U.S. to end weapons support for Syrian Kurdish YPG, Turkey says

ANKARA (Reuters) - The United States has told Turkey it will not provide any more weapons to the Syrian Kurdish YPG militia, the Turkish presidency said on Saturday, as Turkey’s offensive against the U.S.-backed YPG in Syria entered its eighth day.

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The Turkish incursion in northwest Syria’s Afrin region against the YPG has opened a new front in the multi-sided Syrian civil war, but has also further strained ties with NATO ally Washington.

Washington has angered Ankara by providing arms, training and air support to the Syrian Kurdish forces. Turkey sees the YPG as an extension of the outlawed Kurdistan Workers Party (PKK), which has waged a deadly insurgency in Turkey’s largely Kurdish southeast for three decades.

The Turkish presidency said in a statement on Saturday that Ibrahim Kalin, spokesman for President Tayyip Erdogan, and U.S. National Security Adviser H.R. McMaster held a phone call on Friday in which McMaster confirmed the United States would no longer provide weapons to the YPG.

On Thursday, the Pentagon said it carefully tracked weapons provided to the YPG and would continue discussions with Turkey, after Ankara urged Washington to end its support for the YPG or risk confronting Turkish forces on the ground in Syria.

On Friday, Erdogan said Turkish forces would sweep Kurdish fighters from the Syrian border and could push all the way east to the frontier with Iraq - a move which risks a possible confrontation with U.S. forces allied to the Kurds.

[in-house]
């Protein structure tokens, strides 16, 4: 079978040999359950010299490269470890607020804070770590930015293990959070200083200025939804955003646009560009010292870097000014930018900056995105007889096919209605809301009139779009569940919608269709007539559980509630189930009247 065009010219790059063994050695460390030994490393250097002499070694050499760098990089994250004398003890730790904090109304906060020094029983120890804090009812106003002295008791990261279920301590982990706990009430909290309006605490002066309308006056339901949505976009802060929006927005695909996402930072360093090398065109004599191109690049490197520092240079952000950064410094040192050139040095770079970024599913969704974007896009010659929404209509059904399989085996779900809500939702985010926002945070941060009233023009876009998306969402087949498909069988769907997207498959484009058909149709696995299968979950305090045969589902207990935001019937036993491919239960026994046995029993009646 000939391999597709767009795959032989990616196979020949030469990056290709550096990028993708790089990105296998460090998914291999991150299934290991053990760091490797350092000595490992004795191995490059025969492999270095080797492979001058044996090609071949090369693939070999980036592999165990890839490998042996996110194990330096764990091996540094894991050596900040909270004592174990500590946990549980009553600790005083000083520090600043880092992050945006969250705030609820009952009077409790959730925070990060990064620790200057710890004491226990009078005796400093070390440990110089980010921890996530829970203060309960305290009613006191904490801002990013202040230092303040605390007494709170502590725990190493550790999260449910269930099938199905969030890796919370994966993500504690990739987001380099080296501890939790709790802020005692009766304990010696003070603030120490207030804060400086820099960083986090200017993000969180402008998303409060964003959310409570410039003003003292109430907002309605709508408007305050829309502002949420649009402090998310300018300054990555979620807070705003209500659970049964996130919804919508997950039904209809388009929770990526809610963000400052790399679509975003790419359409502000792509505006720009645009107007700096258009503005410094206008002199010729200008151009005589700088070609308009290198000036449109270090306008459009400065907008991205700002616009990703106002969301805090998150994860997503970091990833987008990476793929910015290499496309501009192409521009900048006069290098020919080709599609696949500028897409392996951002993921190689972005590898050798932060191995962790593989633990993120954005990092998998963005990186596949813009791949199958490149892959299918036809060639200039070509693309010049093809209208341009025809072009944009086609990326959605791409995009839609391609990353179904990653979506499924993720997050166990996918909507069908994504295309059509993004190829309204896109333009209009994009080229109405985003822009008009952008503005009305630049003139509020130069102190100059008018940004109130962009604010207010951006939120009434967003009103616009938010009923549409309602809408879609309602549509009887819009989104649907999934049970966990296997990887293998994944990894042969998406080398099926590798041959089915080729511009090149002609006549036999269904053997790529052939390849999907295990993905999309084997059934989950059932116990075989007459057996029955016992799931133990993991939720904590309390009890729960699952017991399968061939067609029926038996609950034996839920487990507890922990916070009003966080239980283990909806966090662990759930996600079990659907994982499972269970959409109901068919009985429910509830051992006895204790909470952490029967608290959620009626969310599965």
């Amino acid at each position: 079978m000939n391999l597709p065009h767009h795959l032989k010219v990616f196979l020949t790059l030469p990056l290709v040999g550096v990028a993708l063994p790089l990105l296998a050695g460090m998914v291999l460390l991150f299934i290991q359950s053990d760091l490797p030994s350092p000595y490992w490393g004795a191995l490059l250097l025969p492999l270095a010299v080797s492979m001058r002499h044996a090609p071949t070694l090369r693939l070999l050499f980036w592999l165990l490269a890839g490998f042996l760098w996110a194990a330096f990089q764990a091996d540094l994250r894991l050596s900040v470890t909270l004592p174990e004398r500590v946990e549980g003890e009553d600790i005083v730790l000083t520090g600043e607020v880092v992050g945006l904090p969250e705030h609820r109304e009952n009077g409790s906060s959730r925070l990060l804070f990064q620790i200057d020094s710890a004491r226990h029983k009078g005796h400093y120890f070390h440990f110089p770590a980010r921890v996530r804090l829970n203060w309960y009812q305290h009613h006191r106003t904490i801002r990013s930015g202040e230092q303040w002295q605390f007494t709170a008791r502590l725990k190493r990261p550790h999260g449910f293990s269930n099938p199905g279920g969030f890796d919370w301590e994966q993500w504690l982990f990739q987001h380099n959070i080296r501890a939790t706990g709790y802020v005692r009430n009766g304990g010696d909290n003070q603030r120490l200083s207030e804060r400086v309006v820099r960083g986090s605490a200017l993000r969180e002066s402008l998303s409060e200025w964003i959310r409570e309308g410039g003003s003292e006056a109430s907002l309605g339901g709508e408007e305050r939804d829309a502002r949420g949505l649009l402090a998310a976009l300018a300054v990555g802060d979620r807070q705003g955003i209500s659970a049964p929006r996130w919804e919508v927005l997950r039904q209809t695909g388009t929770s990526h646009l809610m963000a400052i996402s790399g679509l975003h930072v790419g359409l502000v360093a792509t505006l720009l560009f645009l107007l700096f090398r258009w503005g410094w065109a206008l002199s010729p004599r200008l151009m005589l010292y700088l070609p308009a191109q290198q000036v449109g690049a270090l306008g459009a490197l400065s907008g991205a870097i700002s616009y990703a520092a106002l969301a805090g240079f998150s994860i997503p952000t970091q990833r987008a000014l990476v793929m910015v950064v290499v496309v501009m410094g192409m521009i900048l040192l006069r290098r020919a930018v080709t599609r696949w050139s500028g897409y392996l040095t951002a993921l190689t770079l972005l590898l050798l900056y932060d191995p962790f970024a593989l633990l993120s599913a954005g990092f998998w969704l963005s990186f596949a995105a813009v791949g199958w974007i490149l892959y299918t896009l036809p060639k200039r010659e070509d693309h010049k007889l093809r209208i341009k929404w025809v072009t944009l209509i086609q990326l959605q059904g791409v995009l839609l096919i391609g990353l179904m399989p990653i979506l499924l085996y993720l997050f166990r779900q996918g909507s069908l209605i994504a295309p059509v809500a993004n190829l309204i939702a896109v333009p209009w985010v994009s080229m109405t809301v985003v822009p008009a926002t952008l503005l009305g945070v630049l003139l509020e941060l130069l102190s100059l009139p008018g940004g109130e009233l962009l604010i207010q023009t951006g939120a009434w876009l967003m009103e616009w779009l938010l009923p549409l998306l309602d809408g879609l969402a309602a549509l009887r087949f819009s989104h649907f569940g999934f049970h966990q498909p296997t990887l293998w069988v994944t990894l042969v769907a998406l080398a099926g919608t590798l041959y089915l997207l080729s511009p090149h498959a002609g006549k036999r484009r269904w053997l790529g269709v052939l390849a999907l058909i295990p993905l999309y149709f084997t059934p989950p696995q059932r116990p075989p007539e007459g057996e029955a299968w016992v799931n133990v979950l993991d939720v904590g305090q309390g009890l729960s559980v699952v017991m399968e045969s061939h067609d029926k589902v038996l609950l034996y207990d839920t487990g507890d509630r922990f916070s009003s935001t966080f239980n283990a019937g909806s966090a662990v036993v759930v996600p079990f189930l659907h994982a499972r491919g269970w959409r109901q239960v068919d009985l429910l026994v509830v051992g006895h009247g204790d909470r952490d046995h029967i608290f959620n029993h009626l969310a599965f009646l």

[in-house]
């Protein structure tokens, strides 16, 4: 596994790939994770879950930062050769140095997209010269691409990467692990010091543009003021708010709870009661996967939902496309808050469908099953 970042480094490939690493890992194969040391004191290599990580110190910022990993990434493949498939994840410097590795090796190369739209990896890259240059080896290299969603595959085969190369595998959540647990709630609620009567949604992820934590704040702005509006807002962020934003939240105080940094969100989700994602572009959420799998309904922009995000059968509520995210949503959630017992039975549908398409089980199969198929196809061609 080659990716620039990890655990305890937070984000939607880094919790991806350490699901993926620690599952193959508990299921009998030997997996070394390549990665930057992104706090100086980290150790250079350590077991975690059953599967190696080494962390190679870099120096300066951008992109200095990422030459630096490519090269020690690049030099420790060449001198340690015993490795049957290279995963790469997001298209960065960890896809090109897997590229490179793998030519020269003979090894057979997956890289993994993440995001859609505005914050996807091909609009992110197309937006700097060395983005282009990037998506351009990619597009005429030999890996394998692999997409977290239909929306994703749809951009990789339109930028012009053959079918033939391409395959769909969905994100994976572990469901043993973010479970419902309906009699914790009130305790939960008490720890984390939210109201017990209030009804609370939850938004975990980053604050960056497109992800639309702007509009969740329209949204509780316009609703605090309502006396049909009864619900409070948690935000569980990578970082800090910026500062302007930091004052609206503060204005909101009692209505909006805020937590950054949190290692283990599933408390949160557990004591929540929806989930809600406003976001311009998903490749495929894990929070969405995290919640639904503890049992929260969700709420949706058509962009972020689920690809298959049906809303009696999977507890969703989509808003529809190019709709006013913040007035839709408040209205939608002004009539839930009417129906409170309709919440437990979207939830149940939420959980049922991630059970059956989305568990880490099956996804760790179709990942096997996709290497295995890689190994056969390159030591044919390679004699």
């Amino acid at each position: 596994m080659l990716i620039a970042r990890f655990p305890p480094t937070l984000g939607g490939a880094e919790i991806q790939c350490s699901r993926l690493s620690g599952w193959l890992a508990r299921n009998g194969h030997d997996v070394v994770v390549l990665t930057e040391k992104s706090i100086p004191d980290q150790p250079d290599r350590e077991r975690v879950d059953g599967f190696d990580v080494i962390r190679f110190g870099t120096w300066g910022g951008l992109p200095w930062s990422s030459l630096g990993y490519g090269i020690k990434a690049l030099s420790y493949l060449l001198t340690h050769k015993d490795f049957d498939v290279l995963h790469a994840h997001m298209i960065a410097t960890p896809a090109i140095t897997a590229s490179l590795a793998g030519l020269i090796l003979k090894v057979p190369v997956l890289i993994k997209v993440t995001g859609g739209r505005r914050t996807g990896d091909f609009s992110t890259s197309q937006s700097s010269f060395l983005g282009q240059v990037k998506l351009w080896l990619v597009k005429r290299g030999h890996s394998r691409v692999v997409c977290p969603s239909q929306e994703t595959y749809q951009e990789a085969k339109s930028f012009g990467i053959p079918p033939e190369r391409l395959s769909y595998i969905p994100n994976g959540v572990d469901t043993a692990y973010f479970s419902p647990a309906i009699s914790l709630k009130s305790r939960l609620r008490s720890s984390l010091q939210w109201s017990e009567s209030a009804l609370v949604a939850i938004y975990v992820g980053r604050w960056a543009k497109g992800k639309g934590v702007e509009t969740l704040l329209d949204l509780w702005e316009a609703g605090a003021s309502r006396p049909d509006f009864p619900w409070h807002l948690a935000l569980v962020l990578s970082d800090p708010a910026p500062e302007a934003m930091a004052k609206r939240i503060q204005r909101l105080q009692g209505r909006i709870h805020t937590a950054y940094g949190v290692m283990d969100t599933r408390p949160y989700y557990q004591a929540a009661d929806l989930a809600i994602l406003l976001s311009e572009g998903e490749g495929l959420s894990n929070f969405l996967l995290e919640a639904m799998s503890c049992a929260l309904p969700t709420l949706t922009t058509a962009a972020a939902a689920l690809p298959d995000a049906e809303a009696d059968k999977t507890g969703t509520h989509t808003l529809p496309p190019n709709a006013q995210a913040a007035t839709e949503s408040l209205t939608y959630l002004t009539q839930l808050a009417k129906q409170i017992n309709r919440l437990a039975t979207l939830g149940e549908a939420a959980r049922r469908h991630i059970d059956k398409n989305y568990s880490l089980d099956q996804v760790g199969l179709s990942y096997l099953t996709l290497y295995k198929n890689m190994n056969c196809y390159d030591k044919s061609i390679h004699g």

Since the start of the incursion, dubbed “Operation Olive Branch” by Ankara, Erdogan has said Turkish forces would push east towards the town of Manbij, part of Kurdish-held territory some 100 km (60 miles) east of Afrin, where U.S. troops were deployed to deter Turkish and U.S.-backed rebels from clashing.

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Any Turkish advance towards Manbij could threaten U.S. efforts to stabilize northern Syria, where the United States has about 2,000 troops, officially as part of the international coalition against Islamic State.

In a sign of growing bilateral tensions, Ankara and Washington disagreed over the main message of a phone call between Erdogan and U.S. President Donald Trump held on Wednesday.

The White House said Trump had urged Erdogan to curtail the military operation in Syria, while Turkey said Erdogan had told Trump that U.S. troops should withdraw from Manbij.

Pentagon spokeswoman Dana White said she had seen media reports about the phone call, but was not aware of any change in U.S. posture.

The Turkish presidency said Kalin and McMaster had agreed for Turkey and the United States to remain in close coordination to “avoid misunderstandings”.

Reporting by Tuvan Gumrukcu; Editing by Mark Potter